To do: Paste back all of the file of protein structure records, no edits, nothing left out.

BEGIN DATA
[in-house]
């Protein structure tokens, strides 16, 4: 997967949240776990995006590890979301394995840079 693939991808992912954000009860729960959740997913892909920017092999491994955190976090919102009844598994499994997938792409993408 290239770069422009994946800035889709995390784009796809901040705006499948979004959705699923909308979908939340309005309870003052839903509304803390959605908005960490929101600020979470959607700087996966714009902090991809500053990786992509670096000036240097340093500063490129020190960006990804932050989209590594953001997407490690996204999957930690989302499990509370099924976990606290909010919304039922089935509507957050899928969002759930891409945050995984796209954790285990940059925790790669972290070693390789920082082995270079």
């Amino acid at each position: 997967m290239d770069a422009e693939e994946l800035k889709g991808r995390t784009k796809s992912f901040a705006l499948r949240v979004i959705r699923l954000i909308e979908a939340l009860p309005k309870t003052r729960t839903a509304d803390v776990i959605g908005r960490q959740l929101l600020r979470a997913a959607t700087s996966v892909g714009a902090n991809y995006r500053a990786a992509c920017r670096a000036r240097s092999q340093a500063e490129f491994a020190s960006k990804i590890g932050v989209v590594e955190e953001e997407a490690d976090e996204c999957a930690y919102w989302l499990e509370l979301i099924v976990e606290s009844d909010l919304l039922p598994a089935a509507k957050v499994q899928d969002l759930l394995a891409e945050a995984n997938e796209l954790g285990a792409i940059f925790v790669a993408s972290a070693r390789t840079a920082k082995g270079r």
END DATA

[in-house]
């Protein structure tokens, strides 16, 4: 997967949240776990995006590890979301394995840079 693939991808992912954000009860729960959740997913892909920017092999491994955190976090919102009844598994499994997938792409993408 290239770069422009994946800035889709995390784009796809901040705006499948979004959705699923909308979908939340309005309870003052839903509304803390959605908005960490929101600020979470959607700087996966714009902090991809500053990786992509670096000036240097340093500063490129020190960006990804932050989209590594953001997407490690996204999957930690989302499990509370099924976990606290909010919304039922089935509507957050899928969002759930891409945050995984796209954790285990940059925790790669972290070693390789920082082995270079």
């Amino acid at each position: 997967m290239d770069a422009e693939e994946l800035k889709g991808r995390t784009k796809s992912f901040a705006l499948r949240v979004i959705r699923l954000i909308e979908a939340l009860p309005k309870t003052r729960t839903a509304d803390v776990i959605g908005r960490q959740l929101l600020r979470a997913a959607t700087s996966v892909g714009a902090n991809y995006r500053a990786a992509c920017r670096a000036r240097s092999q340093a500063e490129f491994a020190s960006k990804i590890g932050v989209v590594e955190e953001e997407a490690d976090e996204c999957a930690y919102w989302l499990e509370l979301i099924v976990e606290s009844d909010l919304l039922p598994a089935a509507k957050v499994q899928d969002l759930l394995a891409e945050a995984n997938e796209l954790g285990a792409i940059f925790v790669a993408s972290a070693r390789t840079a920082k082995g270079r």